Notice how the subdivision version does not longer have any hard edges until you add more edge loops and bunch them up. Once you made your mesh a subdivisional surface mesh and have added extra edge loops to make hard edges, you will get results like this:

http://img.photobucket.com/albums/v639/Ryu_Kaiser/subsurfedExhaust.jpg

Quosman
03-08-2007, 07:30 AM
thats a good explanation OpenDut, but now I have a few questions: what are the advantages and disadvantages of using sub-d's over a smoothed poly-mesh? looking at your pictures, the resulting surface seems to be the same. workflow would be to model in hard poly and then convert to sub-d, or do you use sub-d's from scratch?

GregOconn
03-08-2007, 11:34 PM
What did you do to let yourself get rusty in Maya? tsk tsk :)

Can I see a wireframe of your model? There are a few things which could be causing your problem. Assuming you have already a) made sure your normals are facing outward, and b) softened your normals it could also be one of the two following problems.

A seam like that can be caused by two edges too close together. in which case its usually easiest to solve by selecting the undesired row and either deleting it, or using average vertices and using your normal move tool to move it back out and make it nice and rounded.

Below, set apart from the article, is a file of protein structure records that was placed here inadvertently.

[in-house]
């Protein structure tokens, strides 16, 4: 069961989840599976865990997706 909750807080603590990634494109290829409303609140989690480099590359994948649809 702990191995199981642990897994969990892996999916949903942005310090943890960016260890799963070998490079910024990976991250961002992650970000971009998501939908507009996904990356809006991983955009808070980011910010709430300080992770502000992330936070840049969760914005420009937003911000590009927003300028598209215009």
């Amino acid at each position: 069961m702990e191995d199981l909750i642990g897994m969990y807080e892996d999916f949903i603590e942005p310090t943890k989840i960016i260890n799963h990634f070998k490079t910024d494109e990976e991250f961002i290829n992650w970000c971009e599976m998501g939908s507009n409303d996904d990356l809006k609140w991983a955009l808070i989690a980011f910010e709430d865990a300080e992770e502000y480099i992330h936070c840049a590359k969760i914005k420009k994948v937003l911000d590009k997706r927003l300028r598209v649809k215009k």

The other thing it could be although its harder to see unless working with the scene, is that you might have open edges along your seam. Go into your custom polygon display and turn on show border edges. This will help you see if your seem is inface a border or not. If this is the case connect the up and your away.

OpenDut is quite correct and I think his posts are great. But personally I stay away from subdivisions and prefer to use smooth/proxy. Try smoothing your model. Depending on what version of Maya you are using this will either be under the Polygon>Smooth menu or the Mesh>Smooth menu. It might be a good idea to try both the smooth and subdivision paths so you can make a personal decision of which works best for you.

Best of luck,

Greg

OpenDut
03-09-2007, 02:54 AM
thats a good explanation OpenDut, but now I have a few questions: what are the advantages and disadvantages of using sub-d's over a smoothed poly-mesh? looking at your pictures, the resulting surface seems to be the same. workflow would be to model in hard poly and then convert to sub-d, or do you use sub-d's from scratch?

Advantages:
- Smoother looking polygons, or more natural looking for organic.
- With Maya subdivision, you can use both polygon tools e.g. append polygon, cut face polygon etc AS WELL AS NURBS tools since Subdivisional surface is the combination of both. Well at least that's what it said in books.
- Smoothed - polygon mesh are not really smoothed, subdivisional surface are the proper way to smooth the mesh. Look at the CG artworks in the 3D choice gallery, you can be safe to say they're pretty much the majority is subdivisional surface e.g. Soa Lee's new picture.